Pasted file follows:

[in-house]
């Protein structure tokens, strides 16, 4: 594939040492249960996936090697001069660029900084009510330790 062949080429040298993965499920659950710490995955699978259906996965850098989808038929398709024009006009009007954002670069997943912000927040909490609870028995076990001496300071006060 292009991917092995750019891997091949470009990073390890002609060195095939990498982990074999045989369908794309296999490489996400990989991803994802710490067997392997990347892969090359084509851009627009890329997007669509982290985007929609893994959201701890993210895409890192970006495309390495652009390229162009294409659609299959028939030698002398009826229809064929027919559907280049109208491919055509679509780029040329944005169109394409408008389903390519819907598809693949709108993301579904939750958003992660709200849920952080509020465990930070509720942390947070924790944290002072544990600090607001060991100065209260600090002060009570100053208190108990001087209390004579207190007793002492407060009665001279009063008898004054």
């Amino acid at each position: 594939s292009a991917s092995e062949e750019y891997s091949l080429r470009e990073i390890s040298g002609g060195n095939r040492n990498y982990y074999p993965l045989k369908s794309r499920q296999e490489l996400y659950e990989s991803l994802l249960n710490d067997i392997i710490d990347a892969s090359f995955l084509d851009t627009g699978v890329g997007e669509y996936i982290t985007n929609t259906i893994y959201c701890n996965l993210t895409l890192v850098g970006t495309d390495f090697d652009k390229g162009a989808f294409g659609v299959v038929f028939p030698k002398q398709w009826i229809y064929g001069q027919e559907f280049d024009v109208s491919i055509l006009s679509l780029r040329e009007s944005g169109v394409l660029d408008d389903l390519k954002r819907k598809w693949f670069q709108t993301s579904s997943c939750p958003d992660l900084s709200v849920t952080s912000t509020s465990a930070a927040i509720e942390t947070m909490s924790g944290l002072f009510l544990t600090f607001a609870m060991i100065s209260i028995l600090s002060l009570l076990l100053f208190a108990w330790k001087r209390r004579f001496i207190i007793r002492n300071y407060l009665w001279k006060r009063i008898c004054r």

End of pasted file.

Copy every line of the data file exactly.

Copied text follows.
[in-house]
């Protein structure tokens, strides 16, 4: 594939040492249960996936090697001069660029900084009510330790 062949080429040298993965499920659950710490995955699978259906996965850098989808038929398709024009006009009007954002670069997943912000927040909490609870028995076990001496300071006060 292009991917092995750019891997091949470009990073390890002609060195095939990498982990074999045989369908794309296999490489996400990989991803994802710490067997392997990347892969090359084509851009627009890329997007669509982290985007929609893994959201701890993210895409890192970006495309390495652009390229162009294409659609299959028939030698002398009826229809064929027919559907280049109208491919055509679509780029040329944005169109394409408008389903390519819907598809693949709108993301579904939750958003992660709200849920952080509020465990930070509720942390947070924790944290002072544990600090607001060991100065209260600090002060009570100053208190108990001087209390004579207190007793002492407060009665001279009063008898004054």
């Amino acid at each position: 594939s292009a991917s092995e062949e750019y891997s091949l080429r470009e990073i390890s040298g002609g060195n095939r040492n990498y982990y074999p993965l045989k369908s794309r499920q296999e490489l996400y659950e990989s991803l994802l249960n710490d067997i392997i710490d990347a892969s090359f995955l084509d851009t627009g699978v890329g997007e669509y996936i982290t985007n929609t259906i893994y959201c701890n996965l993210t895409l890192v850098g970006t495309d390495f090697d652009k390229g162009a989808f294409g659609v299959v038929f028939p030698k002398q398709w009826i229809y064929g001069q027919e559907f280049d024009v109208s491919i055509l006009s679509l780029r040329e009007s944005g169109v394409l660029d408008d389903l390519k954002r819907k598809w693949f670069q709108t993301s579904s997943c939750p958003d992660l900084s709200v849920t952080s912000t509020s465990a930070a927040i509720e942390t947070m909490s924790g944290l002072f009510l544990t600090f607001a609870m060991i100065s209260i028995l600090s002060l009570l076990l100053f208190a108990w330790k001087r209390r004579f001496i207190i007793r002492n300071y407060l009665w001279k006060r009063i008898c004054r």